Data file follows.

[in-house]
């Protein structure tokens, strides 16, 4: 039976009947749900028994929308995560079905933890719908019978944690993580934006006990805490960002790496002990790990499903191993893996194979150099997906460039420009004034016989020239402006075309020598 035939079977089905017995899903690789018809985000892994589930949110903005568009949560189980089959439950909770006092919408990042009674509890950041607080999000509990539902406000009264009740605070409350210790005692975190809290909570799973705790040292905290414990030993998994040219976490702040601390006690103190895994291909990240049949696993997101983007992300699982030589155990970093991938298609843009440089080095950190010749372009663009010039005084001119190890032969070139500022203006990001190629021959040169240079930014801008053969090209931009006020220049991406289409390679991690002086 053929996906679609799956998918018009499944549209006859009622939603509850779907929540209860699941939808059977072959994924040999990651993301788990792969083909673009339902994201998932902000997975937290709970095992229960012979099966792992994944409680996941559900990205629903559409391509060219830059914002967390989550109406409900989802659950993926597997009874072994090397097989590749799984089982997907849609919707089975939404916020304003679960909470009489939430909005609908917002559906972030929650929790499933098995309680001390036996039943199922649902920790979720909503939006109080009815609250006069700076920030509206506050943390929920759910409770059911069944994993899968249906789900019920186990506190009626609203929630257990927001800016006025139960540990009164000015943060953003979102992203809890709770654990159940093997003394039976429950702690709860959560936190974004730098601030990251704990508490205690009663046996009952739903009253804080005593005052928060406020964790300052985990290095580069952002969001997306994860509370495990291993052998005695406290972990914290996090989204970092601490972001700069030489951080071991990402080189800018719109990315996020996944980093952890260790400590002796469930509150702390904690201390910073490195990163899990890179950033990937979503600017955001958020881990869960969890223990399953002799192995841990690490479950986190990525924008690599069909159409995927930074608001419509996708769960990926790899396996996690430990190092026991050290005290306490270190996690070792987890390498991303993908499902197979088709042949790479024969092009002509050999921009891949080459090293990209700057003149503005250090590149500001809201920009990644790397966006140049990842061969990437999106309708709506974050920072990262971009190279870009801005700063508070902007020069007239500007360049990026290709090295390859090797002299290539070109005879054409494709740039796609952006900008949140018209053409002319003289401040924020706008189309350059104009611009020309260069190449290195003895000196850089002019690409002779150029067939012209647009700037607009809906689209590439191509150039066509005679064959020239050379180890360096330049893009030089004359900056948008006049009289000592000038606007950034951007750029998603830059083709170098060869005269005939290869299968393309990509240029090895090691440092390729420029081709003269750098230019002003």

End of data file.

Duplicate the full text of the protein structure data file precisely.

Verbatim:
[in-house]
């Protein structure tokens, strides 16, 4: 039976009947749900028994929308995560079905933890719908019978944690993580934006006990805490960002790496002990790990499903191993893996194979150099997906460039420009004034016989020239402006075309020598 035939079977089905017995899903690789018809985000892994589930949110903005568009949560189980089959439950909770006092919408990042009674509890950041607080999000509990539902406000009264009740605070409350210790005692975190809290909570799973705790040292905290414990030993998994040219976490702040601390006690103190895994291909990240049949696993997101983007992300699982030589155990970093991938298609843009440089080095950190010749372009663009010039005084001119190890032969070139500022203006990001190629021959040169240079930014801008053969090209931009006020220049991406289409390679991690002086 053929996906679609799956998918018009499944549209006859009622939603509850779907929540209860699941939808059977072959994924040999990651993301788990792969083909673009339902994201998932902000997975937290709970095992229960012979099966792992994944409680996941559900990205629903559409391509060219830059914002967390989550109406409900989802659950993926597997009874072994090397097989590749799984089982997907849609919707089975939404916020304003679960909470009489939430909005609908917002559906972030929650929790499933098995309680001390036996039943199922649902920790979720909503939006109080009815609250006069700076920030509206506050943390929920759910409770059911069944994993899968249906789900019920186990506190009626609203929630257990927001800016006025139960540990009164000015943060953003979102992203809890709770654990159940093997003394039976429950702690709860959560936190974004730098601030990251704990508490205690009663046996009952739903009253804080005593005052928060406020964790300052985990290095580069952002969001997306994860509370495990291993052998005695406290972990914290996090989204970092601490972001700069030489951080071991990402080189800018719109990315996020996944980093952890260790400590002796469930509150702390904690201390910073490195990163899990890179950033990937979503600017955001958020881990869960969890223990399953002799192995841990690490479950986190990525924008690599069909159409995927930074608001419509996708769960990926790899396996996690430990190092026991050290005290306490270190996690070792987890390498991303993908499902197979088709042949790479024969092009002509050999921009891949080459090293990209700057003149503005250090590149500001809201920009990644790397966006140049990842061969990437999106309708709506974050920072990262971009190279870009801005700063508070902007020069007239500007360049990026290709090295390859090797002299290539070109005879054409494709740039796609952006900008949140018209053409002319003289401040924020706008189309350059104009611009020309260069190449290195003895000196850089002019690409002779150029067939012209647009700037607009809906689209590439191509150039066509005679064959020239050379180890360096330049893009030089004359900056948008006049009289000592000038606007950034951007750029998603830059083709170098060869005269005939290869299968393309990509240029090895090691440092390729420029081709003269750098230019002003």